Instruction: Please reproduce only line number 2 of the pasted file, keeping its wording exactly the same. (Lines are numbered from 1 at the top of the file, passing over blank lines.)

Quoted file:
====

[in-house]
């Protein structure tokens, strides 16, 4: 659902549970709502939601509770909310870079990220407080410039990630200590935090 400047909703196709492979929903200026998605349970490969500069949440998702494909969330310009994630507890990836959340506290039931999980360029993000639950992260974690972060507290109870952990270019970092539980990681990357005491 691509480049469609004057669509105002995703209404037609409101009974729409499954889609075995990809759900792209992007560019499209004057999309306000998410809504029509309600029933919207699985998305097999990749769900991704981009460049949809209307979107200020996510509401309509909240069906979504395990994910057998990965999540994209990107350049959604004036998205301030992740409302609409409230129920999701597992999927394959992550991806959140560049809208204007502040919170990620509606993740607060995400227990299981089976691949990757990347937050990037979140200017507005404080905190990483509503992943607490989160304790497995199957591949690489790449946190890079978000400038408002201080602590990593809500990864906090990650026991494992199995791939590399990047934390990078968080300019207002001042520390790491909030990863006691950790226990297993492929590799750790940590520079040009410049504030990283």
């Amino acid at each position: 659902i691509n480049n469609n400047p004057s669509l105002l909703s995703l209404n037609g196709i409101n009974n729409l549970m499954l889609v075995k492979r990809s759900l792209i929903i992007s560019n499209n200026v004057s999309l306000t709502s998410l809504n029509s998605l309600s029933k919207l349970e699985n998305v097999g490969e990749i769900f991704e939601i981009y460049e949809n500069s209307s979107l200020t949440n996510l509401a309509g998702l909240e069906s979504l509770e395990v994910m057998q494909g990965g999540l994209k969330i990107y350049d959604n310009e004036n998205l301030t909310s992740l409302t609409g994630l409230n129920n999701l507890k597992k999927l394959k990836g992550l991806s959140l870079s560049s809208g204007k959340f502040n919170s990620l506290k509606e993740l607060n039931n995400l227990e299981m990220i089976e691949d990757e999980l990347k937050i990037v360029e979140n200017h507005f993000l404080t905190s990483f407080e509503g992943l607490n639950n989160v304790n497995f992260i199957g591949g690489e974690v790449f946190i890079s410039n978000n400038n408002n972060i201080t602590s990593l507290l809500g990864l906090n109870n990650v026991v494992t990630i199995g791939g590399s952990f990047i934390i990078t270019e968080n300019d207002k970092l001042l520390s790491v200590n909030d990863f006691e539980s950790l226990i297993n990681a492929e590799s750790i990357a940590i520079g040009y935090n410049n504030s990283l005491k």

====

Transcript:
């Protein structure tokens, strides 16, 4: 659902549970709502939601509770909310870079990220407080410039990630200590935090 400047909703196709492979929903200026998605349970490969500069949440998702494909969330310009994630507890990836959340506290039931999980360029993000639950992260974690972060507290109870952990270019970092539980990681990357005491 691509480049469609004057669509105002995703209404037609409101009974729409499954889609075995990809759900792209992007560019499209004057999309306000998410809504029509309600029933919207699985998305097999990749769900991704981009460049949809209307979107200020996510509401309509909240069906979504395990994910057998990965999540994209990107350049959604004036998205301030992740409302609409409230129920999701597992999927394959992550991806959140560049809208204007502040919170990620509606993740607060995400227990299981089976691949990757990347937050990037979140200017507005404080905190990483509503992943607490989160304790497995199957591949690489790449946190890079978000400038408002201080602590990593809500990864906090990650026991494992199995791939590399990047934390990078968080300019207002001042520390790491909030990863006691950790226990297993492929590799750790940590520079040009410049504030990283």